Role of Recycling – Building a Sustainable Tomorrow

Symposium Organizers: Robert Peoples, Executive Director, Carpet America Recovery Effort (CARE); Matthew Realff, Professor, David Wang Senior Faculty Fellow, Georgia Institute of Technology

Ultimately science and technology will develop and deploy sustainable materials, manufacturing and recycling platforms that mimic nature, reduce our carbon footprint and dramatically reduce the demands for virgin feedstock mined from the earth. That scenario is well into the future so in the meantime, human-kind will be in a transition phase. We must learn to better manage those commodities in the marketplace today that represent a reservoir of potential starting materials and which will require many decades, in some cases up to half a century to deplete. As early at the mid-80s organizations and corporations begin to think about recycling and design or recycling. Today we talk about the circular economy and just as technology evolves, so does our constructs and conceptual approaches. Many of these concepts have now been commercialized. From a technical perspective we have witnessed much innovation and success, however from an economic perspective, the landscape looks quite different. Recent developments in terms of collapsing oil prices and their impact on virgin feedstocks has sent shock waves through the recycling world. This is true as well for global supply/demand shifts due to new capacity coming on line and having serious negative consequences for the global recycling community.

At the same time there exists a huge gap today between the world of recycling and green chemistry and engineering. Education and deployment of the principles in the recycle world will accelerate not only the path to sustainable design and closed loop systems thinking, but tap an audience who fundamentally do what they do because of their desire to save the planet. This is a two-way opportunity in terms of educating the recycling world on the tools and concepts while also raising awareness of the green chemistry community to the important role recycling can and will play in our journey.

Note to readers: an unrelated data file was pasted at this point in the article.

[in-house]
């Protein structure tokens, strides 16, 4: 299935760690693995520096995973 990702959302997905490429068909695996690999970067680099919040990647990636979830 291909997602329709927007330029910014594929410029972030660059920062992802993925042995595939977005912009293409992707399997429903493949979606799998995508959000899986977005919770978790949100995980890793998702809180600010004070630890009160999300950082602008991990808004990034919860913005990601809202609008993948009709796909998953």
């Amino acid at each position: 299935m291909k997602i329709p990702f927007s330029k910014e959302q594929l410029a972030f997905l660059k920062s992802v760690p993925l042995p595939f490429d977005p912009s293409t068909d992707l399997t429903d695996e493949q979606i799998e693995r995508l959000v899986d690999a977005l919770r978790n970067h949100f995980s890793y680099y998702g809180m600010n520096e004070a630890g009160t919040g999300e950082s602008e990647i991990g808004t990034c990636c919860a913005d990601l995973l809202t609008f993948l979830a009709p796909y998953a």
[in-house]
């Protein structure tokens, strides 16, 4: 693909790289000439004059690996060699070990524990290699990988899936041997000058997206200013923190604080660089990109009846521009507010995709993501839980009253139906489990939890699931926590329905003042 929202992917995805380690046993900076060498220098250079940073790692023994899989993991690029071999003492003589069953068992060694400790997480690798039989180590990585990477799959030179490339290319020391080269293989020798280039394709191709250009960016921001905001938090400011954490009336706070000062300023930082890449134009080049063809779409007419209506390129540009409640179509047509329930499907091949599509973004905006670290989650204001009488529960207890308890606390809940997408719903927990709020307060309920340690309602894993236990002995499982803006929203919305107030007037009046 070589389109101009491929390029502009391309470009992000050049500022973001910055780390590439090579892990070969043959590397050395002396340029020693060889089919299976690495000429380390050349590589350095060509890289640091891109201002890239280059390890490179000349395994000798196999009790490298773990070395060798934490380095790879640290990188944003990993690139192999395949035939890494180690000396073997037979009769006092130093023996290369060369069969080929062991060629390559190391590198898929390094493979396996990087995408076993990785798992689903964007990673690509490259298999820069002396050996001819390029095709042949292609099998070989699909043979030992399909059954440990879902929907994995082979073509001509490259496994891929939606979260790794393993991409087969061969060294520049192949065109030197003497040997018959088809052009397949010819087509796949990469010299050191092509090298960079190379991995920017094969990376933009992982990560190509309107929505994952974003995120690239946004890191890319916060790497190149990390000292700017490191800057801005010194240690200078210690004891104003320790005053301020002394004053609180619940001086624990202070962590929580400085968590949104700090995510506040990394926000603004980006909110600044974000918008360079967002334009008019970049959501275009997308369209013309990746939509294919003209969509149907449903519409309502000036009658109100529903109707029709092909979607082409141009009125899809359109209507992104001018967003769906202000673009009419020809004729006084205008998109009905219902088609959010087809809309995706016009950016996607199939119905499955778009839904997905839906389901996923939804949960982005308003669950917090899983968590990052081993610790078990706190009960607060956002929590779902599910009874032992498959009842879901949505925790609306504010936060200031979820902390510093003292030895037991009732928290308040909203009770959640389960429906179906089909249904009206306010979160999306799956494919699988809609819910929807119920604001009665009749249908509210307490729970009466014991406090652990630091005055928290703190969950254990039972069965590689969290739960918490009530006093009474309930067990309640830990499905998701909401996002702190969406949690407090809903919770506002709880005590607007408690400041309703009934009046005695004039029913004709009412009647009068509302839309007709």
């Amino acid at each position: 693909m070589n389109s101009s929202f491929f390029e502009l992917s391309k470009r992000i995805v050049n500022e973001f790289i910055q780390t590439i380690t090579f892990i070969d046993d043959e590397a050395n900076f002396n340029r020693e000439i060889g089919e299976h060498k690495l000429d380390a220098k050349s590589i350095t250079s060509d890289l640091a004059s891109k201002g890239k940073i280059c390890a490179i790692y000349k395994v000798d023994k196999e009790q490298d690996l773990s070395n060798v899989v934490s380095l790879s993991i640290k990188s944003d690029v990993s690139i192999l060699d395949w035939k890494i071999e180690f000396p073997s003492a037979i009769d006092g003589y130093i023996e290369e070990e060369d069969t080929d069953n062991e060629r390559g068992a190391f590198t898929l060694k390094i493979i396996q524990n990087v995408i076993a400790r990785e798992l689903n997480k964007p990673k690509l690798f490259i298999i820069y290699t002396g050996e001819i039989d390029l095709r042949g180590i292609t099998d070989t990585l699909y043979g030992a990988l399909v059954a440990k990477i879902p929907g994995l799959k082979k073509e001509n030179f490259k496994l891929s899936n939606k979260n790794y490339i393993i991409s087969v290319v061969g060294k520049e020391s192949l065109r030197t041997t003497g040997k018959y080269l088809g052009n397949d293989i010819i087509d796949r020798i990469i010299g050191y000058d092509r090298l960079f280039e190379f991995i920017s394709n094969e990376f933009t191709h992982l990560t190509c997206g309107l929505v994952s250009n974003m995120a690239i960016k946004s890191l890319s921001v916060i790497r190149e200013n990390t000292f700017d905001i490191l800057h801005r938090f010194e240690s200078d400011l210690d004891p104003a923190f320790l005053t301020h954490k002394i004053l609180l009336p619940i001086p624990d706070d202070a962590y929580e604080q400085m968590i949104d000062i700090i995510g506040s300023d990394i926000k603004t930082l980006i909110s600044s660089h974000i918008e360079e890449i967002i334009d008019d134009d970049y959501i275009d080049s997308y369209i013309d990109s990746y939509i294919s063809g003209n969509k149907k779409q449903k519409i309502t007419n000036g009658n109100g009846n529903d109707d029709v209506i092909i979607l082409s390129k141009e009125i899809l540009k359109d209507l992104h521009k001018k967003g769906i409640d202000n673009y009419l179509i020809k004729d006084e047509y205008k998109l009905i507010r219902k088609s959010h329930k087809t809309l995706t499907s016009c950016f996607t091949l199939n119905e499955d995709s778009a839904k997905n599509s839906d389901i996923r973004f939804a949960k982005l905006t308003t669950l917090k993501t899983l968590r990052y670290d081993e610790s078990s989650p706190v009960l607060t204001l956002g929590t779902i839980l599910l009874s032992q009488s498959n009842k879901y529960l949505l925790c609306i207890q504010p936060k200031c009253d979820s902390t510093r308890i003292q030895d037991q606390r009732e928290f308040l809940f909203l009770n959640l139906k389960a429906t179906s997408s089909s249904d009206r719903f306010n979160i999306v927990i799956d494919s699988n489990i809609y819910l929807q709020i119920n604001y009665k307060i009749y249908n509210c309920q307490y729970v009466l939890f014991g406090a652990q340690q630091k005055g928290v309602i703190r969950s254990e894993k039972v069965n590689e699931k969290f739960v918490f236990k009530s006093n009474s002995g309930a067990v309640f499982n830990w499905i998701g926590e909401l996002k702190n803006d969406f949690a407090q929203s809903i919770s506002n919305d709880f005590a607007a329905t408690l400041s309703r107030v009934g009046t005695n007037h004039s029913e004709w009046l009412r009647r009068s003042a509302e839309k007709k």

This all day symposium will bring together a cross-section of recycling leaders in search of common ground – what is working and what has not been successful. The first half of the symposium will focus on a variety of recycle streams, their technology platforms, market outlets and economics. A key question for speakers to address will be how these approaches advance and are enabled by the principles of green chemistry and engineering. The second half of the symposium will take a closer look at a systems level and ask questions regarding the role of market-based approaches vs extended producer responsibility (EPR) programs, greenhouse gas impacts of recycling vs virgin production and with a goal of seeking audience feedback in a moderated questions and answer session. The desired outcome of this symposium will be a set of potential linkages, learnings and actions which can help accelerate our progress toward a circular economy.

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Making Catalysis Greener

Making Catalysis Greener

Advances in base metal catalysis: powerful tools for sustainable chemistry exploration

Symposium Organizer: Jared Piper, Pfizer 

Catalysis is a cornerstone of sustainable chemistry, but traditionally has relied on expensive, rare, and sometimes toxic metals to accomplish bond forming transformations. This session will explore the design and development of new non-precious metal mediated manifolds and their application to green and sustainable chemical synthesis.

Development of Novel Enzymes for Efficient Synthesis

Symposium Organizer: Jim Lalonde, Codexis